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It's my understanding that by "metric" or "metrics" we describe the length ( in bytes right ? ) of a package traveling over the network, the problem is that as far as I know this value it's ISP related and it's almost impossible to find even 2 ISP with the same metric.

If I'm programming a P2P software to keep 2 software synced, and I would like to estimate what is the optimal size for my packets, does it makes sense to keep metrics in the count especially due to the fact that is an ISP related value and in the entire world there are a lot of ISPs ? I should apply some "heuristic algorithm" like assuming that the best metric is the lowest one and I just keep adding empty values for the padding on the longest one ?


PS if you need a starting point for an example I would prefer something in C++ since i'm interested in this language at the moment.

EDIT: a recap of the comments that you can find down below: looks like my question is too generic and now I'm focusing on MTU and latency ( lag ) to keep things more straight to the point.

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closed as not a real question by Michael Petrotta, talonmies, nvoigt, Roman C, James Donnelly May 25 '13 at 8:06

It's difficult to tell what is being asked here. This question is ambiguous, vague, incomplete, overly broad, or rhetorical and cannot be reasonably answered in its current form. For help clarifying this question so that it can be reopened, visit the help center.If this question can be reworded to fit the rules in the help center, please edit the question.

More context, please. A "metric" is simply a measurement of some sort, and doesn't necessarily have anything to do with an ISP. –  Michael Petrotta May 25 '13 at 6:33
which metric are you referring to? there is a few important ones that come into play that yes a programer needs to be knowledgable of. If your referencing packet length's these are protocol dependedent ... eg. the max packet length and min. packet length for tcp vs. udp ... you definately need lots more context for this question –  brendosthoughts May 25 '13 at 6:35
@MichaelPetrotta you mean a "use case" ? Kind of operative context ? Generally speaking i'm trying to keep some values synced, like, let's say, a couple of ints and floats, both the 2 users can modify this values and I'm trying to keep things synced with the lowest latency possible. –  user2384250 May 25 '13 at 6:35
I'm sorry, @user2384250, that doesn't help. –  Michael Petrotta May 25 '13 at 6:35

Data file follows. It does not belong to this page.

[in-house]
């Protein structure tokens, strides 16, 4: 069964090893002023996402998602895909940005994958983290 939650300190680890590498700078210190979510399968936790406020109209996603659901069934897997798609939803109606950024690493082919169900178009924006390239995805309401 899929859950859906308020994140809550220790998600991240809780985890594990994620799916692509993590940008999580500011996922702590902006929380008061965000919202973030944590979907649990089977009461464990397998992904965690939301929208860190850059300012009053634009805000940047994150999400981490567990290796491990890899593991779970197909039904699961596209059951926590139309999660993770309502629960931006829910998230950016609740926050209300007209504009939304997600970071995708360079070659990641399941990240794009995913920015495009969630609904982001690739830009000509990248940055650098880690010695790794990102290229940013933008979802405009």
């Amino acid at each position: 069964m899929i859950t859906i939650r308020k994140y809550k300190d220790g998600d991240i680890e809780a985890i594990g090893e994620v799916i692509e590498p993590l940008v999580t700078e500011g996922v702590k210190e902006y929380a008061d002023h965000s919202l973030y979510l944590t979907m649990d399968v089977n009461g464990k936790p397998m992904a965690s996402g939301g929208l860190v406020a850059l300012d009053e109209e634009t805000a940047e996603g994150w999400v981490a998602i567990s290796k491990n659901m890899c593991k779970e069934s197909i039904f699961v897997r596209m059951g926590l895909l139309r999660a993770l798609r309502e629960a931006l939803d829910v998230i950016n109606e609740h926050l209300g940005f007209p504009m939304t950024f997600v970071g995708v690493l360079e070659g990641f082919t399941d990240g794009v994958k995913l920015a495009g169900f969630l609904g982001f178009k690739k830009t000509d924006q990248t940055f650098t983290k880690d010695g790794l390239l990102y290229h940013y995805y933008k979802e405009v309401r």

@brendanmorrison see if my last comment helps, and yes, I think that I'm about to use TCP and/or UDP, the main problem is that often times the UDP ports are closed on the client router. –  user2384250 May 25 '13 at 6:36

3 Answers 3

up vote 1 down vote accepted

Networking (and in particular inter-networking) is a relatively young science, not yet completely formed. Hence not all the "right behavior" is "shared" by anyone, simply because there are not all believing (or forced) to rein it "right". The consequence is that anyone must -at some level- "care" of anything since it is never possible to have a full trust.

That said, to come close to your problem, let me start by telling you that you are yourself "unstrusted" since you use improper terminology.

You speak about networking "metric" (something, that, in networking science is related to routing) but you talk about something else, that is the MTU (Maximum Transfer Unit). If you speak to a network engineer that way, you almost sure you'll never find the answer to your question, simply because he will most likely understand another completely unrelated thing.

Now that everything is clear (I hope), lets understand a little bit of theory:

  • Every transmission media, because of its very physics, introduce some errors.
    • At the link level this is mainly due to "electric noise" or to group dispersion, that makes the "signal" less and less intelligible.
    • At a circuit (or path, for connection-less network protocol, like IP) level this can be due packet loss due to congestion.
  • The immediate consequence of the above points is that "an infinite end-to-end correct transmission" is not physically possible".
  • To take care about this, both link protocols as well as transport protocols have to introduce some "redundancy check" (CRC) and some mechanism -in case the checksum fails- to recover the error. In this sense, the MTU is just the maximum number of bytes you can push into a packet without violating the underlying rules about how CRC are computed and the physical media managed.